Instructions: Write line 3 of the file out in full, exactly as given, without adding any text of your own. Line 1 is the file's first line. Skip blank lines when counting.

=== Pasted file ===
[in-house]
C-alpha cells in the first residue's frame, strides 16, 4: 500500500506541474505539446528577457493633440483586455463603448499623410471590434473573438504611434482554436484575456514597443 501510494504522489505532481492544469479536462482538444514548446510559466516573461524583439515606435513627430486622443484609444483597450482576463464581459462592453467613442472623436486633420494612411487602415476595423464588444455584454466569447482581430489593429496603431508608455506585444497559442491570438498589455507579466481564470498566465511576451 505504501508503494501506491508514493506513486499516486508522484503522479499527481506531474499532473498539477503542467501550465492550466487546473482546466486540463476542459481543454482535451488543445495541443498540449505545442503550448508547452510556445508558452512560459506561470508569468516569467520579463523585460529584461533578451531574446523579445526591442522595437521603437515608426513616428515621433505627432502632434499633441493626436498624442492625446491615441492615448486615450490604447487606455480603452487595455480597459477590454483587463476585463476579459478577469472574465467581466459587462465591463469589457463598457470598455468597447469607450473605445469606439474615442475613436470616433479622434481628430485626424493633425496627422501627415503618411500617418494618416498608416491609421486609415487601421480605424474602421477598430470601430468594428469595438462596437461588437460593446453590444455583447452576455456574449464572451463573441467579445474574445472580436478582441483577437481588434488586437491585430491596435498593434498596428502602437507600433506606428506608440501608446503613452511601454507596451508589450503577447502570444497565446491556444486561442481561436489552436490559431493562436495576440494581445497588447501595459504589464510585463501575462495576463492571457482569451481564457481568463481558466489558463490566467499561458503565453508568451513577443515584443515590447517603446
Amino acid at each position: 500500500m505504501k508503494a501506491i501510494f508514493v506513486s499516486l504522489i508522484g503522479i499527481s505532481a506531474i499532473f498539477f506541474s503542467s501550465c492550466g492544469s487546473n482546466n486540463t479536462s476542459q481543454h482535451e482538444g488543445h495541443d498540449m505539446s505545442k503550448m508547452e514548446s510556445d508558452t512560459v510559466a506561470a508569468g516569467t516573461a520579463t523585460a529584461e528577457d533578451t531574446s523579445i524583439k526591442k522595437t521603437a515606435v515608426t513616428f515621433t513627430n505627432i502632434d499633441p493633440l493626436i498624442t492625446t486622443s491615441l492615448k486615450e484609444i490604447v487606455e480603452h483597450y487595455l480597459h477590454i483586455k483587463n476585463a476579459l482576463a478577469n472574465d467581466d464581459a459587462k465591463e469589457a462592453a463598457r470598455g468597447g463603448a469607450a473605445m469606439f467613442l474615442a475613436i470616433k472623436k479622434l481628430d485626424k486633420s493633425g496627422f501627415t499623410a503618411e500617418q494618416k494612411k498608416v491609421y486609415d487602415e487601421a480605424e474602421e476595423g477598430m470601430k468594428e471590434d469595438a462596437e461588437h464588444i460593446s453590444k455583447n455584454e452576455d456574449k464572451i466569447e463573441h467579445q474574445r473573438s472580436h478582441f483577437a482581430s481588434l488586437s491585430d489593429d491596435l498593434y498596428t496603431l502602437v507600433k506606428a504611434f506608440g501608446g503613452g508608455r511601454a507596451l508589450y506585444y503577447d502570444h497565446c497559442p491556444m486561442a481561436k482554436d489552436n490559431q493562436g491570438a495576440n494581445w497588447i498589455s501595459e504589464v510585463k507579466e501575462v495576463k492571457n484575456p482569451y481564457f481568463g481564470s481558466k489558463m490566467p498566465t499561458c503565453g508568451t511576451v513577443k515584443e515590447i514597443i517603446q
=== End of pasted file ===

Amino acid at each position: 500500500m505504501k508503494a501506491i501510494f508514493v506513486s499516486l504522489i508522484g503522479i499527481s505532481a506531474i499532473f498539477f506541474s503542467s501550465c492550466g492544469s487546473n482546466n486540463t479536462s476542459q481543454h482535451e482538444g488543445h495541443d498540449m505539446s505545442k503550448m508547452e514548446s510556445d508558452t512560459v510559466a506561470a508569468g516569467t516573461a520579463t523585460a529584461e528577457d533578451t531574446s523579445i524583439k526591442k522595437t521603437a515606435v515608426t513616428f515621433t513627430n505627432i502632434d499633441p493633440l493626436i498624442t492625446t486622443s491615441l492615448k486615450e484609444i490604447v487606455e480603452h483597450y487595455l480597459h477590454i483586455k483587463n476585463a476579459l482576463a478577469n472574465d467581466d464581459a459587462k465591463e469589457a462592453a463598457r470598455g468597447g463603448a469607450a473605445m469606439f467613442l474615442a475613436i470616433k472623436k479622434l481628430d485626424k486633420s493633425g496627422f501627415t499623410a503618411e500617418q494618416k494612411k498608416v491609421y486609415d487602415e487601421a480605424e474602421e476595423g477598430m470601430k468594428e471590434d469595438a462596437e461588437h464588444i460593446s453590444k455583447n455584454e452576455d456574449k464572451i466569447e463573441h467579445q474574445r473573438s472580436h478582441f483577437a482581430s481588434l488586437s491585430d489593429d491596435l498593434y498596428t496603431l502602437v507600433k506606428a504611434f506608440g501608446g503613452g508608455r511601454a507596451l508589450y506585444y503577447d502570444h497565446c497559442p491556444m486561442a481561436k482554436d489552436n490559431q493562436g491570438a495576440n494581445w497588447i498589455s501595459e504589464v510585463k507579466e501575462v495576463k492571457n484575456p482569451y481564457f481568463g481564470s481558466k489558463m490566467p498566465t499561458c503565453g508568451t511576451v513577443k515584443e515590447i514597443i517603446q